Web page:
Mung beans, plus water, plus 72 hours is my kind of maths. Watching the process of mung beans cracking and sprouting over three days has fascinated me since the age of seven and it still fascinates me now I’m 30. The shrill pitter patter of the mung beans being poured into a bowl and the swoosh and clatter of them being washed and rinsed reminds me of waves lapping the shore at Bamburi Beach, Mombasa. It’s a place where I’ve had a bucket load of happy food memories. First the mung beans bloom; They’re fat and full of water. Next, their sage skins crack and reveal the creamy white of the inside, rather like Japanese Kintsugi. After a few days and minimal TLC the mung beans begin to sprout delicate tendrils which get longer over the span of 24 hours. Full of goodness and earthy crunch, the mung beans are ready to eat. Make your own sprouted mung beans by washing them and soaking for 24 hours. Once they’re plump, drain the water from them …

Makai Paka & Maharagwe Bhajiya (Sweetcorn in Coconut Milk Topped with Crispy Bean Fritters)

Makai Paka & Maharagwe Bhajiya (Sweetcorn in Coconut Milk with Bean Fritters)

What are your favourite food smells? For me, you can’t get any better than veggies roasting over an open fire. The flavours of corn, aubergines, peppers and okra and onions are all heightened when you introduce them to flames. I have such precious memories of holidaying in Mombasa, melting away in the smell of fire-roasted maize on the cob, mohogo and sweet potatoes. These, combined with the lingering smell of hot coals, gasoline and frying potatoes in the salty, coastal air transports me to a happy place that’s almost as comforting as the welcoming warmth of my bed at home. I’m lucky enough to have grown up with three cultures; British, Indian and Kenyan. I grew up in the 90s, lived in an all-white area and was forever told that my house/packed lunch/hair always “smells like curry” by my peers. If that wasn’t odd enough, I was also the only vegetarian at school (remember this was before “plant-based” and “vegan” diets were mainstream and instafamous). When my lunches weren’t cucumber sandwiches and crisps, they were …

Vegan Khandvi (Indian Chickpea Pasta Rolls)

Vegan Khandvi (Indian Chickpea Pasta Rolls)

Hot, sour, sweet and salty; These are the characteristics of the Gujarati dishes I grew up eating. From spongy Khaman Dhokla, to Sev Tameta nu Shaak, chickpea flour plays an integral role in the make up of regional Gujarati food. It’s used for batters and bhajiya (across India), as the basis for Pudla (chickpea flour pancakes) and as a thickener for soups like the yoghurt-based favourite, Kadhi. One thing all of these dishes have in common is that each one is famous for being hot, sour, sweet and salty. Another savoury Gujarati snack that’s known for having these explosive and delicious flavours is Khandvi. It’s a village-style rolled pasta made with chickpea flour and yoghurt (in this case, soy yoghurt) which is always served with a tempering of mustard seeds, curry leaves and chillies crackled in hot oil. The sound and smell of the smoking oil hitting the smooth surface of the pasta rolls gives me all the feels. The texture is soft, silky and it melts in your mouth, unlike the wheat pasta we’re …

Vegan Seitan Butter Chicken

Vegan Seitan Butter Chicken

Yes, you read the title correctly and no, this is not a drill. I’ve been experimenting with my Vegan Butter Chicken recipe for a VERY long time. After dozens of iterations, I’m finally ready and so excited to share it with you. There were multiple components to get right here; the seitan chicken needed to be firm, pullable and flavoursome without being overpowering or overly spiced. The colour needed to be light inside, not brown. Next, the sauce. Perfect Butter Chicken sauce is the holy grail of modern North Indian cooking and everyone has their own way of doing it. It’s one of the most popular restaurant dishes around the world because of its subtlety and simplicity and it’s not always easy to find that balance. For me, the tomato sauce has to be silky smooth, lightly spiced, a little bit sour but with a touch of sweetness too. I like using aromatic spices in small quantities – it makes all the difference increamy curries. In my Vegan Butter Chicken, you can pick out heady …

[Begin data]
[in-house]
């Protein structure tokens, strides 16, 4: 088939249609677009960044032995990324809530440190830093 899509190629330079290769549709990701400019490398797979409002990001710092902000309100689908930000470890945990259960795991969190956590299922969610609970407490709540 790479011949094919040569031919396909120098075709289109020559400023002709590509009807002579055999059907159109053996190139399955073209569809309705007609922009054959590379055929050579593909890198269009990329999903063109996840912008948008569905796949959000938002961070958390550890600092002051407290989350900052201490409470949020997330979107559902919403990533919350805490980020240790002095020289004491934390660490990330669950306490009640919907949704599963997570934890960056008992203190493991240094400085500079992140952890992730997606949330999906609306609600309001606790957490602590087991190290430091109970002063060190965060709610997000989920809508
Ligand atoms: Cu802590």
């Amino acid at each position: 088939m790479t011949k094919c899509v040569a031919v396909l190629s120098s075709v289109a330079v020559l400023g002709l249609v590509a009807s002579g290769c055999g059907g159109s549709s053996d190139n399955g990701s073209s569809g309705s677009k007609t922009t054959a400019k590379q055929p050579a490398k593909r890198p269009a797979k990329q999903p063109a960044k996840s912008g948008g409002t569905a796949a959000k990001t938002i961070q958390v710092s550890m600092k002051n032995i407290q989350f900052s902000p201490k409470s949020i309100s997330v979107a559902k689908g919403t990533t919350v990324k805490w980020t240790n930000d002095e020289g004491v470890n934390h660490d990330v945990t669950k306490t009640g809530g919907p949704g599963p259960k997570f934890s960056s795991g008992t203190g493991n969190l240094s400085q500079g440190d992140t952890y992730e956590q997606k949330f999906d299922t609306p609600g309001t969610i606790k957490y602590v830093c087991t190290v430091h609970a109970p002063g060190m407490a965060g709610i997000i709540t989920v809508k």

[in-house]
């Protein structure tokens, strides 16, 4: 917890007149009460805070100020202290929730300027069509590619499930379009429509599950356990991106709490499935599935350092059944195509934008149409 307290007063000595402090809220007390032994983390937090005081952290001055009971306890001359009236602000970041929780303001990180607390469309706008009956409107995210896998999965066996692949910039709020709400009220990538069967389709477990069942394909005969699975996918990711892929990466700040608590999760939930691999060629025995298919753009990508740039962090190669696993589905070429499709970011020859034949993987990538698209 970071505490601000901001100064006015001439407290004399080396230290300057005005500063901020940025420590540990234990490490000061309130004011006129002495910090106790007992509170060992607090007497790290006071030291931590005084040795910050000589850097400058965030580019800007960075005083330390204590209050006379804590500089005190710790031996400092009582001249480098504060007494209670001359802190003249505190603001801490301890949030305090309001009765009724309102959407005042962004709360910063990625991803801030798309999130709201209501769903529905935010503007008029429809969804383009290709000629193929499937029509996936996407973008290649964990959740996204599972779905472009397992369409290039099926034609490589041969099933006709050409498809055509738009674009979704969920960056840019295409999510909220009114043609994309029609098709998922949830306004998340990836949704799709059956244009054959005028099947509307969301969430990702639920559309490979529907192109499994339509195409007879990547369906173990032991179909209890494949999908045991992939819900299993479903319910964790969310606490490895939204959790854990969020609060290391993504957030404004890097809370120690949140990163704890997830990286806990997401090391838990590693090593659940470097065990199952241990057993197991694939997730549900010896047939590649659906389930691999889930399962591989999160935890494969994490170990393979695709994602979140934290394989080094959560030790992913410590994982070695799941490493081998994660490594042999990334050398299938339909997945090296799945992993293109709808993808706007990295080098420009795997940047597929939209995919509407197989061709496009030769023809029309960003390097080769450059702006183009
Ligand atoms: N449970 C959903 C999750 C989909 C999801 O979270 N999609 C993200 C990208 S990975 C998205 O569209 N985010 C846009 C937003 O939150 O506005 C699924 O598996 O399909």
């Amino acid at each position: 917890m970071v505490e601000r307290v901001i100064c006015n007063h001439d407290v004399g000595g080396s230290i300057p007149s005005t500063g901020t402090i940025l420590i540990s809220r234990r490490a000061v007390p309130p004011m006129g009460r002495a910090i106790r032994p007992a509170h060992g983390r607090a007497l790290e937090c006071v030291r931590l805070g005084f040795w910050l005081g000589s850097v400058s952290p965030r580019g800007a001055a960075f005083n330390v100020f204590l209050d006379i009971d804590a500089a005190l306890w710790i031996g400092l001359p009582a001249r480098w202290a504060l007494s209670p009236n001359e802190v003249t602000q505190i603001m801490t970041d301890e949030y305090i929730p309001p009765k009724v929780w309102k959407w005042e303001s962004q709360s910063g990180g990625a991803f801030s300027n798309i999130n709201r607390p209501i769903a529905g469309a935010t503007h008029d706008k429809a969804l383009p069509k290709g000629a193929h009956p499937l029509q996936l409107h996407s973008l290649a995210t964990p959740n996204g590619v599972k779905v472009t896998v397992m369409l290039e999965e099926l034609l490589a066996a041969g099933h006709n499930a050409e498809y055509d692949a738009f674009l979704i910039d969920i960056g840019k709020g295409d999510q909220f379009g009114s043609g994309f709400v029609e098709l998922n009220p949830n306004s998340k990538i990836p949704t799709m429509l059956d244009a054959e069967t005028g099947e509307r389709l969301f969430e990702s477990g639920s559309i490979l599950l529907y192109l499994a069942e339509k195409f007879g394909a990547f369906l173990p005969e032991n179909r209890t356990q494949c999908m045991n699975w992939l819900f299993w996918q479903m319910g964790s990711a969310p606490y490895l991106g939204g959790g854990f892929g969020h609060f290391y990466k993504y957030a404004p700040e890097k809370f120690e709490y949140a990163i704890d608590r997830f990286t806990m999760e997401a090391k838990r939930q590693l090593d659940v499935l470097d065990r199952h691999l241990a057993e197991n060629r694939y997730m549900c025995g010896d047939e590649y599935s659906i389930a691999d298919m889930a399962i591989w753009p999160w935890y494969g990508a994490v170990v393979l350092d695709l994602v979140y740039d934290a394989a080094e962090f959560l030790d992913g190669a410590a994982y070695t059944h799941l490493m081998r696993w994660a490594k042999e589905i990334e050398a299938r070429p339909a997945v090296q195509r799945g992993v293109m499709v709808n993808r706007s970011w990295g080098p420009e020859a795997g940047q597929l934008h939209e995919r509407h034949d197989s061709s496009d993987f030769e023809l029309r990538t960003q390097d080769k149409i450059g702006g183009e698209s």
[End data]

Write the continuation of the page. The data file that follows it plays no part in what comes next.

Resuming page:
Quick & Fluffy Vitumbua - Tanzanian Coconut Doughnuts

Quick & Fluffy Vitumbua – Tanzanian Coconut Doughnuts (Vegan)

Jambo! Flicking through hard to come by East African cookbooks fills me with that familiar, comforting feeling of when I cosy up with my favourite Indian ones. Exotic spices, simple veggies and coconut milk everything is what makes it feel so fresh, vibrant and soul warming. Being nourished with a mishmash of Indian, African and British food has all my life, allowed me to connect and experiment with the culinary cultures of all these cuisines. In other words, I’ve been spoilt and have loved every minute of it. Hell, I’ve been rabbiting on about it to you all since I started this blog in 2009 (yeah, it’s been that long!) For my generation, it feels like the Indian influence on East African cooking is a hush-hush camp, with recipes hidden away inside the spirits of expat grandparents, parents, aunties and uncles. As sad as it may sound, I’m a 29-year old who’s worried that Zanzibar Trail Mix, Malindi Halwa and Ugandan Kasodi will one day be forgotten. We can’t let that happen, guys! In the name …

Sticky, Crispy Chilli Khichi (Gujarati Rice Flour Dumplings)

Sticky, Crispy Chilli Khichi (Gujarati Rice Flour Dumplings)

The pregnancy cravings are real, people. Indian savoury snacks are my weakness. They include, but aren’t limited to: Dhokra, samosas, khichi, muthiya, idli, chakri, upma and bhajia. Simple things I’ve never made too often at home, but in the last 5 months I’ve taken the time to satisfy my cravings with the proper home-cooked versions. And I’ve loved every minute of it. Most of you will know that it’s been my long-term dream to have a surprise birthday tandoor at home. Well I still don’t have one. However, my parents bought me a ginormous and Indian-style stacking steamer for my 28th birthday and it’s the best! It’s not beautiful and fancy, it’s a commercial appliance that doesn’t quite fit in my kitchen cupboard unless it’s disassembled. But it’s quickly become my favourite thing. It has multiple layers, baskets and a tight-fitting lid that fluffs up dhokra, muthiya and khichi perfectly. Khichi, khichu, khichiya and papdi no lot are all names for one iconic Gujarati savoury snack made with rice flour and a few very basic …